Family Structure and Dissolution
In each month of the SIPP, we assess family structure by identifying adults living in the same household and classifying them as household head, spouse of the household head, or unmarried partner of the household head. Households are coded as married if a spouse of the household head is listed on the household roster, or cohabiting if an unmarried partner of the household head is. In all of the SIPP panels used in this paper, participants were asked directly about the presence of an unmarried partner. We identify a marital dissolution as occurring in the month in which the household reference person’s family structure changes from married to any other household type and either a separation or a legal divorce occurred. We identify cohabitation dissolution as occurring in the month in which one of the cohabiting partners no longer lives in the household. Because the SIPP includes no direct questions about the start and end dates of nonmarital romantic relationships in these panels, we must measure the start and end of cohabitations based on the household roster.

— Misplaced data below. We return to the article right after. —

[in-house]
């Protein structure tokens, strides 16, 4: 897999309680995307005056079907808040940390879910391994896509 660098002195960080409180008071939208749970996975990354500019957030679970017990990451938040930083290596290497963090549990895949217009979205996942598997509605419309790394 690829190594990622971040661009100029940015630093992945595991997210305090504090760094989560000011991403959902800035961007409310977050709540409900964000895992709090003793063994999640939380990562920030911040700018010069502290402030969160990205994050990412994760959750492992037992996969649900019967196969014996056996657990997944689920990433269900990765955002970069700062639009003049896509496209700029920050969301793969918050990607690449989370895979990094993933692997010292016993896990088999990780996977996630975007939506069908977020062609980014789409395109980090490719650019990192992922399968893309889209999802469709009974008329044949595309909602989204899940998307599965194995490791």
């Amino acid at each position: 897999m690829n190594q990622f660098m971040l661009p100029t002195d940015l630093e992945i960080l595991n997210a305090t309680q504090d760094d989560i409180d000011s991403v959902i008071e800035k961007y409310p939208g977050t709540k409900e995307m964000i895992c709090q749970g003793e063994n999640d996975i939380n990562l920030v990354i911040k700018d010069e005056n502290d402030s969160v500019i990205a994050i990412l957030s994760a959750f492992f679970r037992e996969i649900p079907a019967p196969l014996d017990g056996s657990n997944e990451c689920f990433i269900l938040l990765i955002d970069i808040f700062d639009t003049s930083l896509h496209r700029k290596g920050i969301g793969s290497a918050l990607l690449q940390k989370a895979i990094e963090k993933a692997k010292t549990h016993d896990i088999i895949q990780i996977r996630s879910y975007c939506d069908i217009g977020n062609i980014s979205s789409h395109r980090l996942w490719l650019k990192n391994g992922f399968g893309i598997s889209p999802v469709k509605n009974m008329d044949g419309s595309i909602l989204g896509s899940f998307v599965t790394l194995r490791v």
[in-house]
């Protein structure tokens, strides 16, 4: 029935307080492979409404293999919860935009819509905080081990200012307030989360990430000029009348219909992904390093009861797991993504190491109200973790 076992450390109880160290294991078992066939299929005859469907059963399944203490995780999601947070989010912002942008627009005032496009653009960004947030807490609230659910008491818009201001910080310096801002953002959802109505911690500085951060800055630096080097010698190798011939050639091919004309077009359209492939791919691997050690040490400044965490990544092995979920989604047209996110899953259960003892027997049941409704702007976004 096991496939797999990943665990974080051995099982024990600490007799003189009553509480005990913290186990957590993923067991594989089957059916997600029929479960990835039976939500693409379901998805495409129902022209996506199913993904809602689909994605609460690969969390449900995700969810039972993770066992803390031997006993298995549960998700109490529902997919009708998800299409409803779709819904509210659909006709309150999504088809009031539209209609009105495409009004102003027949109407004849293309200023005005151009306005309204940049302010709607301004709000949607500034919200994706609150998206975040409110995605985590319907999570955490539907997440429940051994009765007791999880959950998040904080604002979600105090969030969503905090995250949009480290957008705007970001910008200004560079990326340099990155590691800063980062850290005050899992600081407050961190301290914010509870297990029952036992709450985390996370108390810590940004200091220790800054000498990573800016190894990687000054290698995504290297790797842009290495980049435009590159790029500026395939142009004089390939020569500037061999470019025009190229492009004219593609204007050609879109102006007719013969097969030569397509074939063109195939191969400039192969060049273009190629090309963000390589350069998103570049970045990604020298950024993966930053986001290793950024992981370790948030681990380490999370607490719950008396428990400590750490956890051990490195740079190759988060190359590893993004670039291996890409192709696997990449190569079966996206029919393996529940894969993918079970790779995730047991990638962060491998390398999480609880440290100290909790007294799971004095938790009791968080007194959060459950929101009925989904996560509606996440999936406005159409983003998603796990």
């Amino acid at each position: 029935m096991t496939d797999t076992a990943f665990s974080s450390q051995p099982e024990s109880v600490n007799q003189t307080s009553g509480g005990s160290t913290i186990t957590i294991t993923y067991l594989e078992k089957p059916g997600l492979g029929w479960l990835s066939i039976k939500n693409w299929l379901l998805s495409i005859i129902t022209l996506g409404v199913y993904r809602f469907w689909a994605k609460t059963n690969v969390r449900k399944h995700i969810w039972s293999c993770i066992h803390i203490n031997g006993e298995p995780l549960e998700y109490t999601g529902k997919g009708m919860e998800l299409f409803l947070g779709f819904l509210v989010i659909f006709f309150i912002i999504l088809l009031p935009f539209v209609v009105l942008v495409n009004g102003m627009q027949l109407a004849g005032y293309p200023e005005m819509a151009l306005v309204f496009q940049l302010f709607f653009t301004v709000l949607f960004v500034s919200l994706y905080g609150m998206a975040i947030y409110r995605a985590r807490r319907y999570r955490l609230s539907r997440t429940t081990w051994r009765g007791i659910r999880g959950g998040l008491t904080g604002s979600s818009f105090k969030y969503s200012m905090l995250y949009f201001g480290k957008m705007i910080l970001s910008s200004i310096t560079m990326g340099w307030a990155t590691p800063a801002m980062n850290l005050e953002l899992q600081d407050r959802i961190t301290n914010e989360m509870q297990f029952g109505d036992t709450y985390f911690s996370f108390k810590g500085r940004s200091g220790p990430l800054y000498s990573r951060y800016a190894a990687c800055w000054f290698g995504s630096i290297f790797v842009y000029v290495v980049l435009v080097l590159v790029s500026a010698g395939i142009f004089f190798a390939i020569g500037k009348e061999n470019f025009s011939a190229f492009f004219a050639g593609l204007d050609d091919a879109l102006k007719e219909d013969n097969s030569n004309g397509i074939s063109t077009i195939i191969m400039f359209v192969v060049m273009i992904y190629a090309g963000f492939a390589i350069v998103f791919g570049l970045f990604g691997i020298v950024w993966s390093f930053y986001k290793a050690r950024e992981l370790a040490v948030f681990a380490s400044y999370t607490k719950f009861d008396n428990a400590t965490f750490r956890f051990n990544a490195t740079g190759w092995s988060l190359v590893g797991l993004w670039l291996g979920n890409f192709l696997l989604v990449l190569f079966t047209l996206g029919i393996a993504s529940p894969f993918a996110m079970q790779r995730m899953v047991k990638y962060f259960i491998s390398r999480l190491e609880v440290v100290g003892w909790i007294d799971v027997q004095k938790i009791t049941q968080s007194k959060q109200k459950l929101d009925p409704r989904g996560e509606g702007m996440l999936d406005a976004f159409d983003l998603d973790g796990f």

Family Wealth and Debt Components